Searching over 5,500,000 cases.

Buy This Entire Record For $7.95

Official citation and/or docket number and footnotes (if any) for this case available with purchase.

Learn more about what you receive with purchase of this case.



March 15, 1995

BILLY BILLUPS, Plaintiff, against NEW YORK STATE, ET AL., Defendants.

The opinion of the court was delivered by: HAROLD BAER, JR.


 Plaintiff Billy Billups, pro se, originally initiated this civil rights lawsuit along with two other plaintiffs, Collin Fearon and Bradshaw Samuels, by complaint filed February 7, 1985. Plaintiffs brought a multitude of claims under 42 U.S.C. ยงยง 1981, 1982, 1983, 1985(2) and (3), 1986 and 2000(d) seeking declaratory, injunctive and compensatory relief from fifty-four defendants for certain alleged violations of their federal rights committed at Clinton Correctional Facility ("Clinton") during the period 1981 through 1983.

 On May 5, 1985, defendants moved to dismiss the complaint, or in the alternative, for summary judgment. By Order dated April 8, 1987, Judge Munson of the Northern District of New York, adopted the September 26, 1986 Report-Recommendation of Magistrate Conan in its entirety, and granted summary judgment as to all but ten state defendants: Eugene S. LeFevre, Superintendent of Clinton; J.W. Curran, Deputy Superintendent of Security Services; D.A. McGuire, Deputy Superintendent of Program Services; T. Howard, Vocational School Supervisor; Lee Atkinson, Vocational School Instructor; Crane R. Rock, Substitute Vocational School Instructor; P. Welch, Chairperson of the Program Committee; R. Cox, Correspondence Supervisor; and J.J. Woods and D.P. Maggy, Correctional Officers.

 On November 21, 1991, the district court sent notice to plaintiffs, pursuant to Local Rule 11, that the action would be dismissed against the remaining defendants for failure to prosecute unless, within twenty-one days of receipt of the notice, the plaintiffs showed good cause why the action should be preserved. Because the court did not receive a response, it dismissed the case by order dated January 6, 1992, with judgment entered on January 9, 1992.

 Plaintiff Billups appealed, maintaining that he never received the Rule 11 notice. By summary order dated October 21, 1992, the Second Circuit reversed the dismissal as to Billups, and remanded the case to the district court so that another Local Rule 11 notice could be mailed to him. On December 7, 1992, the district court sent a notice to Billups, to which he timely responded.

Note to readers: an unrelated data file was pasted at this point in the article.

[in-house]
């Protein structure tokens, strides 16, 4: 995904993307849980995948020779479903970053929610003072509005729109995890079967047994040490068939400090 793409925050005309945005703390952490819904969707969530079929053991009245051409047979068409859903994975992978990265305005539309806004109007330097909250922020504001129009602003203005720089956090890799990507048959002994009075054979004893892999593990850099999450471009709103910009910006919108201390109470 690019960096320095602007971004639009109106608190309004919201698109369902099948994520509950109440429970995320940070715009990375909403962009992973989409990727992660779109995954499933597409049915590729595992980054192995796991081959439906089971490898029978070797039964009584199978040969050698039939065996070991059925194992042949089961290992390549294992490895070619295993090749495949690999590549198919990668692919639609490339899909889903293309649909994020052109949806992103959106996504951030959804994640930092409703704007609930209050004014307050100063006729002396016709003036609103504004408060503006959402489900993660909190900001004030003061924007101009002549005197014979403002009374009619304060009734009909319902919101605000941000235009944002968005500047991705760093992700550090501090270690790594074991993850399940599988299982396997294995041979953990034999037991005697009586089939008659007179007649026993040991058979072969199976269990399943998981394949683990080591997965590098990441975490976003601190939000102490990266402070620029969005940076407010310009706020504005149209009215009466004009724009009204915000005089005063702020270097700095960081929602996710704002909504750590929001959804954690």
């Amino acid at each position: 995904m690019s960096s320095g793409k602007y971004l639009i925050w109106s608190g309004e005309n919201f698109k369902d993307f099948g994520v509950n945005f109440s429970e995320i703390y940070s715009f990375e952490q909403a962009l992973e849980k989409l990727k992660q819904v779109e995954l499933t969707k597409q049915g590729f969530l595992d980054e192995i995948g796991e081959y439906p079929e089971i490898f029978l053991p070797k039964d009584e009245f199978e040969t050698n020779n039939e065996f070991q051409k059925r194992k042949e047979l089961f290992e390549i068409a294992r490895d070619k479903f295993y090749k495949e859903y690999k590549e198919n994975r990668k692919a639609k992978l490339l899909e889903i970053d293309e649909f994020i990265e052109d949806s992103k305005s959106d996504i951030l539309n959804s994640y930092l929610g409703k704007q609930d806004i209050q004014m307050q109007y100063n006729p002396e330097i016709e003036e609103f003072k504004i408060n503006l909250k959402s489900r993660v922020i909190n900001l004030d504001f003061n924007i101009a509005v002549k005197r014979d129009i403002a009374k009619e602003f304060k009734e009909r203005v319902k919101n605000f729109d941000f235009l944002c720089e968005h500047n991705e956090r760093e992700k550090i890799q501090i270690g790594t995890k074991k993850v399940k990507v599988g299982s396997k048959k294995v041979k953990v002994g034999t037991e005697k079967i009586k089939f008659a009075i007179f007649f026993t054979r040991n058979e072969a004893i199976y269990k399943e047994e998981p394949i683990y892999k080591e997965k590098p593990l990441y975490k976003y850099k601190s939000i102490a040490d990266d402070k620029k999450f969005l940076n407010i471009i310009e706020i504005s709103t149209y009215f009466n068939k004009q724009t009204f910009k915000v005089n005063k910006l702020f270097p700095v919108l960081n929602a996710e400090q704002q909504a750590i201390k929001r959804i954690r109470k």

Two claims now remain and are the subject of this motion: (1) the defendants' alleged improper handling of Billups' mail; and (2) the defendants' removal of Billups from a vocational program in alleged retaliation for his use of the law library.

 Billups moves for summary judgment pursuant to Fed. R. Civ. P. 56(a). The ten remaining defendants cross-move for summary judgment.

  For the reasons that follow, Billups' motion is DENIED, and defendants' motion is GRANTED.

 I. Facts

 Billups was incarcerated at Clinton from September 1980 until March 1984. The relevant facts for purposes of Billups' remaining claims, which are not in dispute, consist of the following two unrelated events.

 Plaintiff's first claim, although stated in less than artful prose, can reasonably be read to allege that certain defendants improperly handled his legal mail and deprived him of his constitutional right to access to the courts. Billups filed a grievance on August 20, 1981, claiming that he mailed a letter to an attorney bearing the legend "privileged and confidential." The letter was improperly addressed and subsequently returned to Billups marked "undeliverable," but only after prison officials opened and inspected it for contraband.

 Superintendent LeFevre denied Billups' grievance by Response Memorandum dated September 11, 1981, stating that incoming mail being returned to its sender was not recognized as a privileged correspondence under Directive #4421 and, therefore, could be opened out of Billups' presence. Had the letter been sent by a person designated as a privileged correspondent (e.g., attorney, judges, courts and commissioners, etc.), and not by Billups himself, Billups' presence would have been required.

 On October 28, 1991, the CORC upheld Superintendent LeFevre's determination. Plaintiff appealed the denial of his grievance to the Central Office Review Committee ("CORC"), which sustained the denial.